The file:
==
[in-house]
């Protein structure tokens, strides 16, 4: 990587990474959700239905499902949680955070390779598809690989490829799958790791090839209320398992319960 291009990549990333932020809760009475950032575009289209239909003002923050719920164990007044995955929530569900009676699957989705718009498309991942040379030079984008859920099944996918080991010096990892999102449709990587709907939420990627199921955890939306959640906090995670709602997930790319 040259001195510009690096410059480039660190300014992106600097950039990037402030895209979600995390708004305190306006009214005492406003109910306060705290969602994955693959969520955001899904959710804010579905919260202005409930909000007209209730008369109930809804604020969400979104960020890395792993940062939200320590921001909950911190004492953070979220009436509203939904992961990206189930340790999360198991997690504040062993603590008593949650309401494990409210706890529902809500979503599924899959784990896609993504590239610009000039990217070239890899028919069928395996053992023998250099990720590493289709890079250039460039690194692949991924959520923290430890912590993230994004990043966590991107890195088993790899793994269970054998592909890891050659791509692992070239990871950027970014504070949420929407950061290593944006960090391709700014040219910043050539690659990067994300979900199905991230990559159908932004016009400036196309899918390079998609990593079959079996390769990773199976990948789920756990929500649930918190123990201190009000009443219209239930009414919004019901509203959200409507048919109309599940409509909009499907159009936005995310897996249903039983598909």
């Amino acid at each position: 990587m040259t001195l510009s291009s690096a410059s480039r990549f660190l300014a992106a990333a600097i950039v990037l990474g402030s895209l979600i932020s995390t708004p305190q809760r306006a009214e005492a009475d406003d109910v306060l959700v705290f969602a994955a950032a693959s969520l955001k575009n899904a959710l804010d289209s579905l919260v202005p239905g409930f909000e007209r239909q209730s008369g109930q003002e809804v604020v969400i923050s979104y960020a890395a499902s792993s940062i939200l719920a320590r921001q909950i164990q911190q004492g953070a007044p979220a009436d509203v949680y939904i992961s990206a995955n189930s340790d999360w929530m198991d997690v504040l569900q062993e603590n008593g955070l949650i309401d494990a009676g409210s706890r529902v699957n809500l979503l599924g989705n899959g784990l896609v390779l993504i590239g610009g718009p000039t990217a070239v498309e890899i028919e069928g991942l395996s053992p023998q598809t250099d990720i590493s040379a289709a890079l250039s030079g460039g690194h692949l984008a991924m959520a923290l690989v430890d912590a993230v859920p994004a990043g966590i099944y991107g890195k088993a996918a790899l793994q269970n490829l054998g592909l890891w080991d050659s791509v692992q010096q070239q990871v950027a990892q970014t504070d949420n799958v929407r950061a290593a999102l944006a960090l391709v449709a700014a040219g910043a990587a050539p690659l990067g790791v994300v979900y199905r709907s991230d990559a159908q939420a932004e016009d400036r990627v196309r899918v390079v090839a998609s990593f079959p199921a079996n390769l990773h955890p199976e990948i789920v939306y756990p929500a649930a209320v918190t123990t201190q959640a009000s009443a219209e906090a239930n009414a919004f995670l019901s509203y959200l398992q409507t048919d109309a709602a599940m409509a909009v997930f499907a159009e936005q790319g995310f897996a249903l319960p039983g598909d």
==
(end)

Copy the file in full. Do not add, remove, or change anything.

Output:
[in-house]
């Protein structure tokens, strides 16, 4: 990587990474959700239905499902949680955070390779598809690989490829799958790791090839209320398992319960 291009990549990333932020809760009475950032575009289209239909003002923050719920164990007044995955929530569900009676699957989705718009498309991942040379030079984008859920099944996918080991010096990892999102449709990587709907939420990627199921955890939306959640906090995670709602997930790319 040259001195510009690096410059480039660190300014992106600097950039990037402030895209979600995390708004305190306006009214005492406003109910306060705290969602994955693959969520955001899904959710804010579905919260202005409930909000007209209730008369109930809804604020969400979104960020890395792993940062939200320590921001909950911190004492953070979220009436509203939904992961990206189930340790999360198991997690504040062993603590008593949650309401494990409210706890529902809500979503599924899959784990896609993504590239610009000039990217070239890899028919069928395996053992023998250099990720590493289709890079250039460039690194692949991924959520923290430890912590993230994004990043966590991107890195088993790899793994269970054998592909890891050659791509692992070239990871950027970014504070949420929407950061290593944006960090391709700014040219910043050539690659990067994300979900199905991230990559159908932004016009400036196309899918390079998609990593079959079996390769990773199976990948789920756990929500649930918190123990201190009000009443219209239930009414919004019901509203959200409507048919109309599940409509909009499907159009936005995310897996249903039983598909």
């Amino acid at each position: 990587m040259t001195l510009s291009s690096a410059s480039r990549f660190l300014a992106a990333a600097i950039v990037l990474g402030s895209l979600i932020s995390t708004p305190q809760r306006a009214e005492a009475d406003d109910v306060l959700v705290f969602a994955a950032a693959s969520l955001k575009n899904a959710l804010d289209s579905l919260v202005p239905g409930f909000e007209r239909q209730s008369g109930q003002e809804v604020v969400i923050s979104y960020a890395a499902s792993s940062i939200l719920a320590r921001q909950i164990q911190q004492g953070a007044p979220a009436d509203v949680y939904i992961s990206a995955n189930s340790d999360w929530m198991d997690v504040l569900q062993e603590n008593g955070l949650i309401d494990a009676g409210s706890r529902v699957n809500l979503l599924g989705n899959g784990l896609v390779l993504i590239g610009g718009p000039t990217a070239v498309e890899i028919e069928g991942l395996s053992p023998q598809t250099d990720i590493s040379a289709a890079l250039s030079g460039g690194h692949l984008a991924m959520a923290l690989v430890d912590a993230v859920p994004a990043g966590i099944y991107g890195k088993a996918a790899l793994q269970n490829l054998g592909l890891w080991d050659s791509v692992q010096q070239q990871v950027a990892q970014t504070d949420n799958v929407r950061a290593a999102l944006a960090l391709v449709a700014a040219g910043a990587a050539p690659l990067g790791v994300v979900y199905r709907s991230d990559a159908q939420a932004e016009d400036r990627v196309r899918v390079v090839a998609s990593f079959p199921a079996n390769l990773h955890p199976e990948i789920v939306y756990p929500a649930a209320v918190t123990t201190q959640a009000s009443a219209e906090a239930n009414a919004f995670l019901s509203y959200l398992q409507t048919d109309a709602a599940m409509a909009v997930f499907a159009e936005q790319g995310f897996a249903l319960p039983g598909d």